American author Barbara Kingsolver has won the 2010 Orange Prize for Fiction with her sixth novel The Lacuna (Faber and Faber). Her Royal Highness, the Duchess of Cornwall, presented the author with the Prize at an awards ceremony at the Royal Festival Hall, Southbank Centre in central London this evening hosted by Orange Prize for Fiction Co-Founder and Honorary Director, Kate Mosse.
Celebrating its fifteenth anniversary this year, the Prize celebrates excellence, originality and accessibility in women’s writing from throughout the world. The winner receives a cheque for £30,000 and a limited edition bronze known as a ‘Bessie’, created and donated by the artist Grizel Niven. Both are anonymously endowed.
Daisy Goodwin, Chair of Judges, who announced the winning author at the ceremony, said: “We had very different tastes on the panel, but in the end we went for passion not compromise. We chose The Lacuna because it is a book of breathtaking scale and shattering moments of poignancy.”
The Orange Prize for Fiction was set up in 1996 to celebrate and promote fiction written by women throughout the world to the widest range of readers possible. The Orange Prize is awarded to the best novel of the year written in English by a woman.
The judges for the 2010 Orange Prize for Fiction are:
Daisy Goodwin (Chair), Author and TV Producer
Baroness Neuberger DBE, Rabbi, Author and Broadcaster
Michèle Roberts, Novelist and Critic
Miranda Sawyer, Journalist and Broadcaster
Alexandra Shulman, Editor of British Vogue
“We’re extremely proud that the Orange Prize has grown over the past 15 years to become one of Britain’s most prestigious literary awards and an important cultural landmark,” commented Stuart Jackson, Communications Director of Orange. “The depth and variety revealed in this year’s shortlist reflects the range and calibre of women’s writing that the Orange Prize has championed since its inception 15 years ago. But even from such an exceptional shortlist, there can only be one winner – many congratulations to Barbara Kingsolver.”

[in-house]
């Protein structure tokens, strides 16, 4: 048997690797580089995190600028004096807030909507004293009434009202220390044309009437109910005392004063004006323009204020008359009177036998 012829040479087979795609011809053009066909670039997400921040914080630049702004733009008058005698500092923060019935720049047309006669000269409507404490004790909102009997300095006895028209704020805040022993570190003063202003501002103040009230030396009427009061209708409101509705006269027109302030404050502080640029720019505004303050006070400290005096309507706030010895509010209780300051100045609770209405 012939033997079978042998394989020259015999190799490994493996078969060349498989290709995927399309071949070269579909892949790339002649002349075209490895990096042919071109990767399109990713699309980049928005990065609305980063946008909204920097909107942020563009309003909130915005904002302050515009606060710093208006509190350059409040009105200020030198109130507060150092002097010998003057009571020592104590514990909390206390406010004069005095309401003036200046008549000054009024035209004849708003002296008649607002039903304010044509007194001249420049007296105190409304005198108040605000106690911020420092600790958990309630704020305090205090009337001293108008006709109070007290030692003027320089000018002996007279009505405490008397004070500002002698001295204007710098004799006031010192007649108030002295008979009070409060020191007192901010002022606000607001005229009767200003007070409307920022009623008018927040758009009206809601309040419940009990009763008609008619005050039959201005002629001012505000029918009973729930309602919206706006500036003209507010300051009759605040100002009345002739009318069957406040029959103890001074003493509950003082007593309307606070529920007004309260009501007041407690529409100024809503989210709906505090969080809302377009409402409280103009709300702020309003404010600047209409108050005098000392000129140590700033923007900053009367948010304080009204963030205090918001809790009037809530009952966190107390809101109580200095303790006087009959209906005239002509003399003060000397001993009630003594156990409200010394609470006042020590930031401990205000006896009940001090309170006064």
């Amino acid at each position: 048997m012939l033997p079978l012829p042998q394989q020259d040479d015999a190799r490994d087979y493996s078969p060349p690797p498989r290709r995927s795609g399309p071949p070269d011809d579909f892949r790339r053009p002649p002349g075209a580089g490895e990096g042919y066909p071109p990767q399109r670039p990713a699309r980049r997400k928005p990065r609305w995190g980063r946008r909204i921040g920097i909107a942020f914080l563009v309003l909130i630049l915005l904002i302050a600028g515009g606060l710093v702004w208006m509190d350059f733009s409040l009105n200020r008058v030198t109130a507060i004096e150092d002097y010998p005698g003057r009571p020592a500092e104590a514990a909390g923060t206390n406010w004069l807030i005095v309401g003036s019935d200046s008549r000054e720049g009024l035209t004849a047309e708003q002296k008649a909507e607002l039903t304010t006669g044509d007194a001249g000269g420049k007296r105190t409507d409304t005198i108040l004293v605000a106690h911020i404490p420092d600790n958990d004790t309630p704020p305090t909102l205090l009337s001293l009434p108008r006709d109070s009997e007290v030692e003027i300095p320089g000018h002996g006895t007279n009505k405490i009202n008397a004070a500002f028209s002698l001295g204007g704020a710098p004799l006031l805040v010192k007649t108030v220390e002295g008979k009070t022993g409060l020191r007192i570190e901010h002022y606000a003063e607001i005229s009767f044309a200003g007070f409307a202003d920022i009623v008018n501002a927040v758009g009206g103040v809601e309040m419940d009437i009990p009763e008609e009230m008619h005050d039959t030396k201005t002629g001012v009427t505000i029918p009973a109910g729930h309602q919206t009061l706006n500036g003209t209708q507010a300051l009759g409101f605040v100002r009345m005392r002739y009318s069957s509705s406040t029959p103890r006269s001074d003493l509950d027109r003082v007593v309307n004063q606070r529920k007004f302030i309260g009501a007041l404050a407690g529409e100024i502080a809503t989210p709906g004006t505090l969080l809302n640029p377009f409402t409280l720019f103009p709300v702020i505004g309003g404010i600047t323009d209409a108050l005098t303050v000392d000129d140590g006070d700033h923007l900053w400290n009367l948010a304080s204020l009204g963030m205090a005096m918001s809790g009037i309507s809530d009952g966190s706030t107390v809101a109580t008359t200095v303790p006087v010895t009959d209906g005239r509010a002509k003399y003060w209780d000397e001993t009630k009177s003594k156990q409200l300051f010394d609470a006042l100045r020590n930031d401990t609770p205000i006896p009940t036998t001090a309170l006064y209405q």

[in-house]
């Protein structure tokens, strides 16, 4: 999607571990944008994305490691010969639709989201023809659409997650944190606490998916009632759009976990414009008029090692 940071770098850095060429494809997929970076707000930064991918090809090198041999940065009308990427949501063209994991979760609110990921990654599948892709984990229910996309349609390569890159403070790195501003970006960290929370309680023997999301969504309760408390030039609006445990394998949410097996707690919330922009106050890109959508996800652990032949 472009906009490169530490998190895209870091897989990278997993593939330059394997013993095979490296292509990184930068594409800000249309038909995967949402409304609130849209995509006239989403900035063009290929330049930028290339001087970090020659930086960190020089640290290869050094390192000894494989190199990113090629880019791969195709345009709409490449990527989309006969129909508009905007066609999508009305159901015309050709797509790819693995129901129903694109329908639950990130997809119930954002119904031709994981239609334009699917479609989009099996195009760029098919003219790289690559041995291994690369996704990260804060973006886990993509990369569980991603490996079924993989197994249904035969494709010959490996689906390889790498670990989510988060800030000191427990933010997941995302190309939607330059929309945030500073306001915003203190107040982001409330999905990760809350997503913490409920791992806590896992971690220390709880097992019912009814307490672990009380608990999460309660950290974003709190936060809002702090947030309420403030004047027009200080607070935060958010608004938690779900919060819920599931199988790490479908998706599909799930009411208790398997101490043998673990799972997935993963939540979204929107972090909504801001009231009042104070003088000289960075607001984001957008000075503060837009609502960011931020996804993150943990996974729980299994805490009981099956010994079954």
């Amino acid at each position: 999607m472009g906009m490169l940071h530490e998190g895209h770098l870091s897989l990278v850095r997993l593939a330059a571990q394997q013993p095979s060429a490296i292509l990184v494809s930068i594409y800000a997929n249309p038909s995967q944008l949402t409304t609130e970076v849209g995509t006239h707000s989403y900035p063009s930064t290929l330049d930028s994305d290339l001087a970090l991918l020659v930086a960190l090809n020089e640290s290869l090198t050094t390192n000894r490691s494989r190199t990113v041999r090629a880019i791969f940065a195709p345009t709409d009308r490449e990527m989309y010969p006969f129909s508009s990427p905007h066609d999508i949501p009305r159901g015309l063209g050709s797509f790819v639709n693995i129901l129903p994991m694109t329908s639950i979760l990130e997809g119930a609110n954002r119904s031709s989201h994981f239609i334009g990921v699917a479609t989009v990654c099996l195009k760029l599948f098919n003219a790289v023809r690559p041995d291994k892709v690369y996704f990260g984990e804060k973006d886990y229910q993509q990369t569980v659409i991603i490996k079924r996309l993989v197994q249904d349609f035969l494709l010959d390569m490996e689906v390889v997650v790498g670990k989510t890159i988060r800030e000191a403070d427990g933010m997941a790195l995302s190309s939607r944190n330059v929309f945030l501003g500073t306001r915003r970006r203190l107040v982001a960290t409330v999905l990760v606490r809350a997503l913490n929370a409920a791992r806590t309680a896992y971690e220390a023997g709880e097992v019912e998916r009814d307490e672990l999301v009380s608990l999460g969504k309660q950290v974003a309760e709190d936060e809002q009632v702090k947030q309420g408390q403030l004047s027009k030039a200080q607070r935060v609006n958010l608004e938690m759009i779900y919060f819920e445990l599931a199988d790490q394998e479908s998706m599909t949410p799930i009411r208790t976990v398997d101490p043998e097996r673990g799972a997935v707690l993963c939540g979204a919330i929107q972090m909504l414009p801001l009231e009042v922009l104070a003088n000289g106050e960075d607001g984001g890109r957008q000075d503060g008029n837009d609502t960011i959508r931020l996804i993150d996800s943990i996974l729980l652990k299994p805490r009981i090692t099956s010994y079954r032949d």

Barbara Kingsolver was born in 1955 and grew up in eastern Kentucky. Her books include poetry, non-fiction and award-winning fiction. Her novel, The Poisonwood Bible, was shortlisted for the Orange Prize for Fiction in 1999. She lives with her husband and daughter in southern Arizona and in the mountains of southern Appalachia.
Born in the US and reared in a series of provincial households in Mexico, Harrison Shepherd is mostly a liability to his social-climbing mother, Salomé; his fortunes never steady as Salomé finds her rich men-friends always on the losing side of the Mexican Revolution.
Harrison aims for invisibility, observing his world and recording everything with a peculiar selfless irony in his notebooks. Life is whatever he learns from servants putting him to work in the kitchen, errands he runs in the streets. Then, one day, he ends up mixing plaster for famed Mexican muralist, Diego Riviera – which leads to a job in Riviera’s house, where Harrison makes himself useful to the muralist, his wife Frida Kahlo and the exiled Bolshevik leader, Lev Trotsky.